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Welcome back to my marketing series on Branding (for Indie Authors). Over the course of this series, I'm helping you understand what branding is (and that it's not a book cover). We're discussing how to choose that one word that best describes your brand in that special, unique way that makes you you instead of like every other one of the millions of Indie Authors trying to break out of the pack.
Today, we're focusing on the credentials, or collateral, you bring to the table to support your brand's claim to existence. Click through the jump-break to get started.
Immutable Law of Branding 6 (for Indie Authors): the Law of Credentials is what will make sense of your one word in the customer's mind. It states "The crucial ingredient in the success of any brand is its claim to authenticity." Your credentials make your words ring true in your customers' minds instead of just being buzzy-marketingspeak or sales-pitchy. This is the important point to take away as you start trying to compose the slogan or catch-phrase that will become your brand's credentials.
Credentials are what your publicity efforts build so that your marketing materials can establish your brand's position in the customer's mind. Credentials are what makes your one word yours and not mine. It's the connection between your product and your brand. Branding credentials are your own claim to your own fame. Declare yourself and then make it true.
So what are credentials? In short, a slogan, a catch phrase, a saying that immediately makes me think of your one word that is your brand. Some examples:
- Coca-Cola is "the real thing" in a customer's mind; everyone else is an imitation.
- A Polaroid is an "instant photo" in a customer's mind; every other photo is created by some other method.
- A pair of Levi's are "American jeans" in everyone's minds; every other pair of denim slacks are just trousers, not Levi's.
Leadership is the most direct way to claim a brand's credentials. You can be the "leading .... [fill in your category here]" but what if you don't already have leadership? What if there's already a leader in your category? If you write horror, you're not really likely to displace (or even reposition) the likes of Stephen King, right?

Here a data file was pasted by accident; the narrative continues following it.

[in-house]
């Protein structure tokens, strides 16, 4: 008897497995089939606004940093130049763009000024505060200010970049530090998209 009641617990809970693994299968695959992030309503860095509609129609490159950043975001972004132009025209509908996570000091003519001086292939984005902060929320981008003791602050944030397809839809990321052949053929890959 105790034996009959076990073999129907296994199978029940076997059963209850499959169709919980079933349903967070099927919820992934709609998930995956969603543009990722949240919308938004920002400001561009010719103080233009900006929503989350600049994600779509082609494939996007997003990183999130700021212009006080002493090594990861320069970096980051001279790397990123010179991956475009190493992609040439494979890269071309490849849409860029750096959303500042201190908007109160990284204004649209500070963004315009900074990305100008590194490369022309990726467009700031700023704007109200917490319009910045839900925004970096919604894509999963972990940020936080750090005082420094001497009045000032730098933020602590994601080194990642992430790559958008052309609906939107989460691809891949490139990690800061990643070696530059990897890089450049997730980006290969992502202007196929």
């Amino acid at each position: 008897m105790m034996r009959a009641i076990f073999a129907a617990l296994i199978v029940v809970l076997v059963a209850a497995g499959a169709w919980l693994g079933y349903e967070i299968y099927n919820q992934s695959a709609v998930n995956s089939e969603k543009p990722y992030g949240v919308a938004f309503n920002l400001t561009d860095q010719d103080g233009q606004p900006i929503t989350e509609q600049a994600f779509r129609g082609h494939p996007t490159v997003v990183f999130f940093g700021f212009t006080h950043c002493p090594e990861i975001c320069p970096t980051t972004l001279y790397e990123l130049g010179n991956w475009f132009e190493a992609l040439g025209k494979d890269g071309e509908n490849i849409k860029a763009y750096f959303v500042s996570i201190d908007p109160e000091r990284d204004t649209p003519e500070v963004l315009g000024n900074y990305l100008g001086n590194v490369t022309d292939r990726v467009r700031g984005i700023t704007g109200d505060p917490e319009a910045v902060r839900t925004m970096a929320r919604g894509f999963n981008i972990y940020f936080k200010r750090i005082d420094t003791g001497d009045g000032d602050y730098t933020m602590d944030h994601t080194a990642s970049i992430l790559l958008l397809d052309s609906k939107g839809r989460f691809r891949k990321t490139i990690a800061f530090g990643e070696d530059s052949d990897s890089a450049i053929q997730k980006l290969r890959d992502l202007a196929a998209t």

Not a problem. I kid you not - it is not a problem. Why? Because the best way to claim leadership is to create a new category, as discussed here. In the process of doing so, you'll be creating your new credentials. As the legendary Ron Popeil said (creating his own credentials by saying it 10,000 times over) But wait, there's more! Don't go running off to create your snappy new slogan just yet. For the same low price, you'll also get to consider this: authenticity can make or break you.
Meaningless slogans and over-used catch-phrases are not going to build your brand's credentials. "Gripping!" or "Suspenseful!" or "Unputdownable!" are what pretty much any and all of us who want to think we write "page-turners" are going to claim. These words are so over-used, they are now meaningless to consumers who just think "Yeah, sure. That's what they all say!"
Using a set of credentials every other thriller or suspense writer uses won't differentiate you from every other thriller or suspense writer out there. You have to actually do something different to get different results ^)^
Even the truth about your book won't authenticate your credentials. Yeah, read, that again. It's not about your book. It doesn't matter what the truth is or what your book is or isn't. What matters is what your customers perceive about your book and ultimately, your brand. Even if your book is, in fact, unputdownable, what matters is how the consumer perceives your brand. The consumer determines how--or whether--they assign authenticity to your claimed credentials. Remember, perception is everything.
You deal with the power of perception and authenticity of credentials every day. Think about the last time you were walking around on one of those streets where there are a lot of little restaurants, sidewalk cafes, eateries. Every city all over the world has little areas where places to eat seem to congregate. You tend to walk past the one that's empty and consider waiting in line at the one that's busy because, in your mind, your perception is that the busy one has better credentials. All those people can't be wrong!
The one time there's a difference is when you are first, when you're the leader. Then no one has judged, no one perceives you as anything at all. No one has sat down in your restaurant yet but you don't have to be the roomful of empty tables either. You can claim your own credentials and then let your branding, publicity and ultimately, your products, validate your authenticity. You can only do that when you're first. Leadership has its privileges.
Tomorrow's Tuesday Tip - I'll dare to tackle that much-loathed idea of Writer's Block again. And yeah, sorry, I still have no clue what that is. Maybe that's why I'm trying to blog about it again, to figure it out?